Our plan had been to spend our last night in Argentina tonight, in Villa La Angostura, but the roads out of Esquel were much better than we had dared to anticipate, so there we were, 2 p.m. and only 34 km from the Chilean border. We decided to do a bit of shopping to spend some of the last Argentinean Pesos, then did the usual battle with uana and Immigration. It all went very smoothly. We did have to empty the car at the Chilean SAG control, so that a totally disinterested dog could walk through our bags before we could load up again. Scenery wise too, this is the nicest pass I have used between Argentina and hile to date.

Just 33 pictures today – I was driving, otherwise I would have taken many more – just scenery, no cacti

Monday, 20 December, 2010 – Los Antiguos to Esquel

Only a week ago we stayed in Esquel and made a mid trip adjustment to our itinerary, taking a detour to the east coast to get some sunshine, escape the wind and see penguins. Today we were back, again as a result of a change in plans.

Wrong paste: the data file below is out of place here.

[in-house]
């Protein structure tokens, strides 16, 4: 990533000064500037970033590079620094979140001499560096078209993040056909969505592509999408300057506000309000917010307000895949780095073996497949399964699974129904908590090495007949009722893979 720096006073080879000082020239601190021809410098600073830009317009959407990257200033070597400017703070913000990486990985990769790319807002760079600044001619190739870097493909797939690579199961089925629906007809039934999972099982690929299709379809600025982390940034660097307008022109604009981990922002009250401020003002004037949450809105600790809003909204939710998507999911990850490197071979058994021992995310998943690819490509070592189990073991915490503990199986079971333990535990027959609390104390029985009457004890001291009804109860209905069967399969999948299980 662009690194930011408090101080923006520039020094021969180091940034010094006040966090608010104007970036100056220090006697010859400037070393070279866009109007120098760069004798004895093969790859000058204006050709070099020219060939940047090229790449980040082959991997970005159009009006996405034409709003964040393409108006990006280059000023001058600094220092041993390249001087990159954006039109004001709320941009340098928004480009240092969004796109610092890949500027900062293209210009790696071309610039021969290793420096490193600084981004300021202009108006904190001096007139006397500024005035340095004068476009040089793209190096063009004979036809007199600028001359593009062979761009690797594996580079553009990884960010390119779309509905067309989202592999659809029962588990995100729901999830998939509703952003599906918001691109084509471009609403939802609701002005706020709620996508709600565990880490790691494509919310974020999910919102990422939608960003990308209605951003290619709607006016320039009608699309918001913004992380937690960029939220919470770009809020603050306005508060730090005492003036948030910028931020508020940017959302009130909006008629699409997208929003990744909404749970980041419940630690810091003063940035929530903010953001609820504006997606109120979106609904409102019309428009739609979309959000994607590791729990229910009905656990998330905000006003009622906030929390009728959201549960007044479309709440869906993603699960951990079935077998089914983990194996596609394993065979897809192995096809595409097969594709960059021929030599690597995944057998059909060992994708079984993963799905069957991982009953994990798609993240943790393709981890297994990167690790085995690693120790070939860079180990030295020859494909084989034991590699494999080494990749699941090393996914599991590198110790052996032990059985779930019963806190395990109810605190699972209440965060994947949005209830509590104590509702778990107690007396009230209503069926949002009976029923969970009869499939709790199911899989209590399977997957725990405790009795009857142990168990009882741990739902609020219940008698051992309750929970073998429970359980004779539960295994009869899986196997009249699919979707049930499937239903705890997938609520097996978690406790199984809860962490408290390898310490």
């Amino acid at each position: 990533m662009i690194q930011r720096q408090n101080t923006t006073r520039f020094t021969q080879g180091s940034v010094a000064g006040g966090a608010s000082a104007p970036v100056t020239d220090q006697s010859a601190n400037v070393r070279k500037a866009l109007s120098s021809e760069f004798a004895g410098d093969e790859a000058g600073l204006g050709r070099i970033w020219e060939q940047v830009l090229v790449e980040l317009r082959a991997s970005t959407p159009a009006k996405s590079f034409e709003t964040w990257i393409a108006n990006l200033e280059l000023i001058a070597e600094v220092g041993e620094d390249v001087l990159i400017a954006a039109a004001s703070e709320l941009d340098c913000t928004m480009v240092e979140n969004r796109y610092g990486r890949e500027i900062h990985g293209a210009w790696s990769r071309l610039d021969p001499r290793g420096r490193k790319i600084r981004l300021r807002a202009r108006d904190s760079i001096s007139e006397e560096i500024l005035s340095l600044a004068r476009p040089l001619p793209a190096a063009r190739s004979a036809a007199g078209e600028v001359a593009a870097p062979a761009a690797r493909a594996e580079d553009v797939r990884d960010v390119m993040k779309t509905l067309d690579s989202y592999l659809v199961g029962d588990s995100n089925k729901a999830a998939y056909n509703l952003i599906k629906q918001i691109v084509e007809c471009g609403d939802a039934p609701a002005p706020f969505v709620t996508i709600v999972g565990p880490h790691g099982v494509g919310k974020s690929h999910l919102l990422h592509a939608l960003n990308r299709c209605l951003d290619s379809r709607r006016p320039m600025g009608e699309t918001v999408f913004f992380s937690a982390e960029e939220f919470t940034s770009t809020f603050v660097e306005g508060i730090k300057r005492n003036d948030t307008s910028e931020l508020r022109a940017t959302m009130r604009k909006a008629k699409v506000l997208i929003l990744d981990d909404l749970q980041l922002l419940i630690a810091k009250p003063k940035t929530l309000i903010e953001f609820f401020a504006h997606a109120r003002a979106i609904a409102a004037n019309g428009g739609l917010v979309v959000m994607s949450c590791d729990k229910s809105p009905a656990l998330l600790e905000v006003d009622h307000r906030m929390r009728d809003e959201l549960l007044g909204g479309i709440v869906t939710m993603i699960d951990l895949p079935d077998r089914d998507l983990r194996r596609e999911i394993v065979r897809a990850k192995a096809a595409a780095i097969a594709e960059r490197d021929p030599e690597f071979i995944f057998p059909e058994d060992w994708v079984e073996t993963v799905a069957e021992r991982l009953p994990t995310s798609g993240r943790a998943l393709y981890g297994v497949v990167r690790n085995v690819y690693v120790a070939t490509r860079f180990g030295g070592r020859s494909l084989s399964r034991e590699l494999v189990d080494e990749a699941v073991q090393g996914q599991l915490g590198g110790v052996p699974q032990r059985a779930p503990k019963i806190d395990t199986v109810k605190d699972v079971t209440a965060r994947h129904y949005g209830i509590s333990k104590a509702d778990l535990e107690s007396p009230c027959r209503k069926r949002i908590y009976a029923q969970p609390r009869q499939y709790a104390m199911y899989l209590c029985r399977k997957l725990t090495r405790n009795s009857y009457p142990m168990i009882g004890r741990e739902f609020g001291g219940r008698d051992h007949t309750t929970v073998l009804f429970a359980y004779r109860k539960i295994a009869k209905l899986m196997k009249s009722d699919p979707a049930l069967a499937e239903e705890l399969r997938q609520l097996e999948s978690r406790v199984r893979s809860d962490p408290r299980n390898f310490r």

So are cacti rare in Patagonia? Not at all, is our conclusion. We made very few stops that did not produce cactus finds, once we were out of the Andes.

We proved it today. Today was really all about driving north, 590 km with no reliable information about available accommodation. We should manage this without incident. What we had not appreciated was that after the by now familiar 58 km to Perito Moreno, the next 230 km was on a gravel track – average speed 50 km p. hr. and much greater risks of tyre troubles instead of cruising at 120 km p. hr on smooth hard top.